Where does all the cookie money go?
Proceeds from cookie sales are distributed amongst the Girl Scouts at three different levels. Only around 20 percent or less of the cost of that box of Samoas actually goes to the troop you purchase them from, and they might use it for community service projects or troop activities. The bulk of it goes to the regional council, which uses the cookie money to support its local troops by funding programming or supporting summer camps. None of the profits from cookie sales go to the national Girl Scouts organization, but they still get their cut: They earn royalties from the bakers who produce the cookies, and also make money off partnerships with big food brands who want to use the Girl Scouts name (more on that below).
How can I get Girl Scout Cookies out of season?
You can’t, unless maybe you find some scalper on Craigslist who keeps stock in their freezer year-round. If you’re really jonesing for a GSC fix, knockoffs can be found in the cookie aisle from both Keebler’s and Walmart’s Great Value brand that approximate Thin Mints, Samoas, and Tagalongs — but they’re not as tasty as the real thing, and perhaps more importantly, they lack the charitable aspect that comes along with buying direct from the Girl Scouts.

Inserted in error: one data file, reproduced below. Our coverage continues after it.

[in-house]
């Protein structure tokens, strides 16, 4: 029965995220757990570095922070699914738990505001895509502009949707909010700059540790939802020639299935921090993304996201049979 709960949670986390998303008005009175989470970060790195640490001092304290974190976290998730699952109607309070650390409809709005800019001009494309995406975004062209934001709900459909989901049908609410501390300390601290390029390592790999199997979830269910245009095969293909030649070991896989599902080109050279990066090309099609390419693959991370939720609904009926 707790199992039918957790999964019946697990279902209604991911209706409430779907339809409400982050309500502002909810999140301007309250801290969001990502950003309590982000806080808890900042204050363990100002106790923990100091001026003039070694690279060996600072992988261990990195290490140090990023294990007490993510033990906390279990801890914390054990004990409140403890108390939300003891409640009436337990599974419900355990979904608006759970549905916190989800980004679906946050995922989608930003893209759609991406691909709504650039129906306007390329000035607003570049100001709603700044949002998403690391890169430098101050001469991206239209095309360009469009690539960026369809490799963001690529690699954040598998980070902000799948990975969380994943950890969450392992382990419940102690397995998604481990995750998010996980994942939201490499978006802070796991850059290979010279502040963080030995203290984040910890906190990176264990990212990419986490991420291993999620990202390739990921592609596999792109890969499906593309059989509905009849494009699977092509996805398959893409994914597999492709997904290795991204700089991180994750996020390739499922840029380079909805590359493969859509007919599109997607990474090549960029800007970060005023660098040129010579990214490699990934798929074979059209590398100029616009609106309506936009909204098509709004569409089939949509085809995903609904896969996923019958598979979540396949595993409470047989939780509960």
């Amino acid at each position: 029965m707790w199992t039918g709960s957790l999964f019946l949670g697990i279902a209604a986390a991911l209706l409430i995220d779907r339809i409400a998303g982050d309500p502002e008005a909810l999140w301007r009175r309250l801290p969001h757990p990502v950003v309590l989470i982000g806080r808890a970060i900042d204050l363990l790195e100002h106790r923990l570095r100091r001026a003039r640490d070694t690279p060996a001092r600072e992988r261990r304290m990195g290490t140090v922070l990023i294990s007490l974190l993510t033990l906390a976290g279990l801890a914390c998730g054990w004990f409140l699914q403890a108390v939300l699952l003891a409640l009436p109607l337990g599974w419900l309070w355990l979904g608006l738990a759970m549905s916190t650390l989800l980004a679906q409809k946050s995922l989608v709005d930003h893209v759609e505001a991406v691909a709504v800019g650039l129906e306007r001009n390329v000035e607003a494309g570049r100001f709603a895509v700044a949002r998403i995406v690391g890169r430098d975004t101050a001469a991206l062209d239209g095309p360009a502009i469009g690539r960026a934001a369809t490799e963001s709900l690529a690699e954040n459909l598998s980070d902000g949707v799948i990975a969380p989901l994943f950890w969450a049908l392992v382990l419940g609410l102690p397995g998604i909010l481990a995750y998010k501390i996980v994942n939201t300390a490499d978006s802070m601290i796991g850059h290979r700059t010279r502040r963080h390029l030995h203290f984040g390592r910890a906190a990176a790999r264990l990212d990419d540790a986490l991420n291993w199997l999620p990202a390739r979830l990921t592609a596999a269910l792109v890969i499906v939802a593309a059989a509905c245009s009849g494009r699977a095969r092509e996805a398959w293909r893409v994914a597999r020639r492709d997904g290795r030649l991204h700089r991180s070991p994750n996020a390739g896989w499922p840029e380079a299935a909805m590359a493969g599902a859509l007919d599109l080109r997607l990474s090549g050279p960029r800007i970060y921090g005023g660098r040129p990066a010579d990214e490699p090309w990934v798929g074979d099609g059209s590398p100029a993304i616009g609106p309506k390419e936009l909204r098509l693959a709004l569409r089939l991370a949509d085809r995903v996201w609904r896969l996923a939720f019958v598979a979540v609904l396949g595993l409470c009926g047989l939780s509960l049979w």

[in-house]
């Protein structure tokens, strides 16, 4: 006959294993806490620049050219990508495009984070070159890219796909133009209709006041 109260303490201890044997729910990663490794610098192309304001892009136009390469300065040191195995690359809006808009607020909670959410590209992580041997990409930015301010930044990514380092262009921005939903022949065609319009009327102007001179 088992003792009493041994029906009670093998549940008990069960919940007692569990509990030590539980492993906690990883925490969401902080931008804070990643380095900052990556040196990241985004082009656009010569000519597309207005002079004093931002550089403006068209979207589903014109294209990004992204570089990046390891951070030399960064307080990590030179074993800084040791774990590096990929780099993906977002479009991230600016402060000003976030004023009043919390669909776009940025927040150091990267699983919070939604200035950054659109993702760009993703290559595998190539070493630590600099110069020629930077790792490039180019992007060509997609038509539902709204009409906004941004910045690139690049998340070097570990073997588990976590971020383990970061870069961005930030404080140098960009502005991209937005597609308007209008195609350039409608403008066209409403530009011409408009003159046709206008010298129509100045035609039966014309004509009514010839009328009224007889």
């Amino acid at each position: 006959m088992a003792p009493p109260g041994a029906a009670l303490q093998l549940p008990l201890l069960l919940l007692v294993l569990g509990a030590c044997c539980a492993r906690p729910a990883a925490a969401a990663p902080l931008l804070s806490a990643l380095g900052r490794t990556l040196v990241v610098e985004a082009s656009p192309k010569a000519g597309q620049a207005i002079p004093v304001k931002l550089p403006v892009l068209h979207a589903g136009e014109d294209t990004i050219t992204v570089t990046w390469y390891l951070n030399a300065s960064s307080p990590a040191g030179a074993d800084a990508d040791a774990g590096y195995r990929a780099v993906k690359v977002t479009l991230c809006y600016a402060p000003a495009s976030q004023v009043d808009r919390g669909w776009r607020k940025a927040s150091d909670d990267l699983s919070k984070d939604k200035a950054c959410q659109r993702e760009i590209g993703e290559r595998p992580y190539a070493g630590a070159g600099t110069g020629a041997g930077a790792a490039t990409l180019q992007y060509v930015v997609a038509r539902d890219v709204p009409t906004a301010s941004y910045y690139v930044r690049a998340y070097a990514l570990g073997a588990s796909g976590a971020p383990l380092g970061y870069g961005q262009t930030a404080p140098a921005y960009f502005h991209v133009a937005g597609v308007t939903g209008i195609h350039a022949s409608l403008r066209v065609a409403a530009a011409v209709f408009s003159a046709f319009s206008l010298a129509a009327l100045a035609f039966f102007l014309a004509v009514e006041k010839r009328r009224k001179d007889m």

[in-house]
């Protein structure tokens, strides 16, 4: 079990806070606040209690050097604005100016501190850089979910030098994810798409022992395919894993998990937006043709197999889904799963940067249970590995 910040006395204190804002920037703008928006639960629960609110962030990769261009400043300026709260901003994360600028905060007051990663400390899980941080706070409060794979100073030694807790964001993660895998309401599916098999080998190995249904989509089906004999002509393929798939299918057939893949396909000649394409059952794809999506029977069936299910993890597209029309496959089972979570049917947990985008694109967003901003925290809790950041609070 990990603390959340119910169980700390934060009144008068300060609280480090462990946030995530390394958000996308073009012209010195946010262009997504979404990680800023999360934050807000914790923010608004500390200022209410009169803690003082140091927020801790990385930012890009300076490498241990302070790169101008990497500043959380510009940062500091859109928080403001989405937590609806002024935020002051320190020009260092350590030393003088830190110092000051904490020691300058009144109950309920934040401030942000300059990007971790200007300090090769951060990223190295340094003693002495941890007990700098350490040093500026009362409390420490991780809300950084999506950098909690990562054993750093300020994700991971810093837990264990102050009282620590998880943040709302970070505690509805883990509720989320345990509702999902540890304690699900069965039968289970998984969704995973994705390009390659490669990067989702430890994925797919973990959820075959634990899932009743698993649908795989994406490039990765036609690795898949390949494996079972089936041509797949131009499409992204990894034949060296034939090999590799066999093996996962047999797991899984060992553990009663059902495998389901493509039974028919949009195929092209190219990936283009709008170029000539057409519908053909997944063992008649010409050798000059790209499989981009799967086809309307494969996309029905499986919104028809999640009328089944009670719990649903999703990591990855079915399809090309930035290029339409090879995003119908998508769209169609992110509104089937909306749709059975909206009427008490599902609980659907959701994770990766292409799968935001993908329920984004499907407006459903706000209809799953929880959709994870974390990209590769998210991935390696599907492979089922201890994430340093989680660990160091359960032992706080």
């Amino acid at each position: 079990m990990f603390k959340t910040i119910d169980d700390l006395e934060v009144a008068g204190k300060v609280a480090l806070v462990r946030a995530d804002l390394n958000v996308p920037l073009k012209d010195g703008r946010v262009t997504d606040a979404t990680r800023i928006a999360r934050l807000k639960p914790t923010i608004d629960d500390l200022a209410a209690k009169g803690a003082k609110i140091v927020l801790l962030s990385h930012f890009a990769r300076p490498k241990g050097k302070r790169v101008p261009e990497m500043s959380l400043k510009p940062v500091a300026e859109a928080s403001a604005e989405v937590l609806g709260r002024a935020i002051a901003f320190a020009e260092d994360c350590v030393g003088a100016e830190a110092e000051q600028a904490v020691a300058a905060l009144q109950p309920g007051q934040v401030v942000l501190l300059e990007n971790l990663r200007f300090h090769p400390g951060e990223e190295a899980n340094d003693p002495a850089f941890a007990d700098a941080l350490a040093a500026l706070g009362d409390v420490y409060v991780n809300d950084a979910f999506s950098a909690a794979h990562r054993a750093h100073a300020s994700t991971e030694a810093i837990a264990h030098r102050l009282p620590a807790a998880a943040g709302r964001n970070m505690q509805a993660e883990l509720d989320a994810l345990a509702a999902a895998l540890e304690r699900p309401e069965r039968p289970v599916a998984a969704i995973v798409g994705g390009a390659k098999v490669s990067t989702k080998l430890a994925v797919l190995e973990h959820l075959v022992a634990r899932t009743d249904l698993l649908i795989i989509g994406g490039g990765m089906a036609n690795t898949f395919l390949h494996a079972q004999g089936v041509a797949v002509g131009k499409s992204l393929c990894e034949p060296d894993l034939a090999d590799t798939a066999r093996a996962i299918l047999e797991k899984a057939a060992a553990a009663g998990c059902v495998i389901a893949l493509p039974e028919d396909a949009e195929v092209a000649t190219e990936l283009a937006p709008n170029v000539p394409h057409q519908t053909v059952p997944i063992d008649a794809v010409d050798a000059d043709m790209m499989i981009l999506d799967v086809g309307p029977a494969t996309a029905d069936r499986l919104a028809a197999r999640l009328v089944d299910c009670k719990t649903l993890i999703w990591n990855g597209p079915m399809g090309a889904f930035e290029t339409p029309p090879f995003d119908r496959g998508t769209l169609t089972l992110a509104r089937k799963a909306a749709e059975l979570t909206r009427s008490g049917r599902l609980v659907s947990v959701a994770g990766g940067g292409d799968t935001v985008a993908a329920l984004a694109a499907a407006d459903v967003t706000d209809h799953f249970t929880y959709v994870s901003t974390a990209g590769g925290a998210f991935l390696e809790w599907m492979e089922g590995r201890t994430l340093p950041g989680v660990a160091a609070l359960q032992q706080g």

The Girl Scouts have collaborated with a number of food companies on GSC-inspired products, however, including Breyers ice cream, Coffeemate coffee creamer, and Friendly’s ice cream cakes, and in January, General Mills will launch a limited edition line of Girl Scout Cookie cereals in Thin Mint and Samoa flavors. (There’s also a strain of marijuana called Girl Scout Cookies, but that’s a decidedly unauthorized use of the GSC name.)
Like many wonderful things in life, Girl Scout Cookies are fleeting — and really, waiting 10 months for them to come back in season makes them taste all the better.